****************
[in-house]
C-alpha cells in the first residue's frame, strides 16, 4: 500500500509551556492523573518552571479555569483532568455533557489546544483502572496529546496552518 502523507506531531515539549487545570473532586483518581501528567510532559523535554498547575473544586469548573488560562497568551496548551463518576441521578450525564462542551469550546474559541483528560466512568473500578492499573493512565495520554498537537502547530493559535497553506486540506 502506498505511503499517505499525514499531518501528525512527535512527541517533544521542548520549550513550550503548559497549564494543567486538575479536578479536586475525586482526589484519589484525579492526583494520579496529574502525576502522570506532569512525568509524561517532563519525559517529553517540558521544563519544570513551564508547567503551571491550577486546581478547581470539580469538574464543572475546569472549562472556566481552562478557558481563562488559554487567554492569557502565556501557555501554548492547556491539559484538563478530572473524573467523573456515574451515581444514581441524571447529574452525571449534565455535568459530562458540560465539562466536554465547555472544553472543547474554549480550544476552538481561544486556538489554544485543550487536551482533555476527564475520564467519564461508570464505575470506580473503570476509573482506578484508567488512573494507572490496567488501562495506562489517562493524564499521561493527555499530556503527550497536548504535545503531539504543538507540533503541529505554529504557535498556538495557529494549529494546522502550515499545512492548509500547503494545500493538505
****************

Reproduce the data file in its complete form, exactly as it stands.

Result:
[in-house]
C-alpha cells in the first residue's frame, strides 16, 4: 500500500509551556492523573518552571479555569483532568455533557489546544483502572496529546496552518 502523507506531531515539549487545570473532586483518581501528567510532559523535554498547575473544586469548573488560562497568551496548551463518576441521578450525564462542551469550546474559541483528560466512568473500578492499573493512565495520554498537537502547530493559535497553506486540506 502506498505511503499517505499525514499531518501528525512527535512527541517533544521542548520549550513550550503548559497549564494543567486538575479536578479536586475525586482526589484519589484525579492526583494520579496529574502525576502522570506532569512525568509524561517532563519525559517529553517540558521544563519544570513551564508547567503551571491550577486546581478547581470539580469538574464543572475546569472549562472556566481552562478557558481563562488559554487567554492569557502565556501557555501554548492547556491539559484538563478530572473524573467523573456515574451515581444514581441524571447529574452525571449534565455535568459530562458540560465539562466536554465547555472544553472543547474554549480550544476552538481561544486556538489554544485543550487536551482533555476527564475520564467519564461508570464505575470506580473503570476509573482506578484508567488512573494507572490496567488501562495506562489517562493524564499521561493527555499530556503527550497536548504535545503531539504543538507540533503541529505554529504557535498556538495557529494549529494546522502550515499545512492548509500547503494545500493538505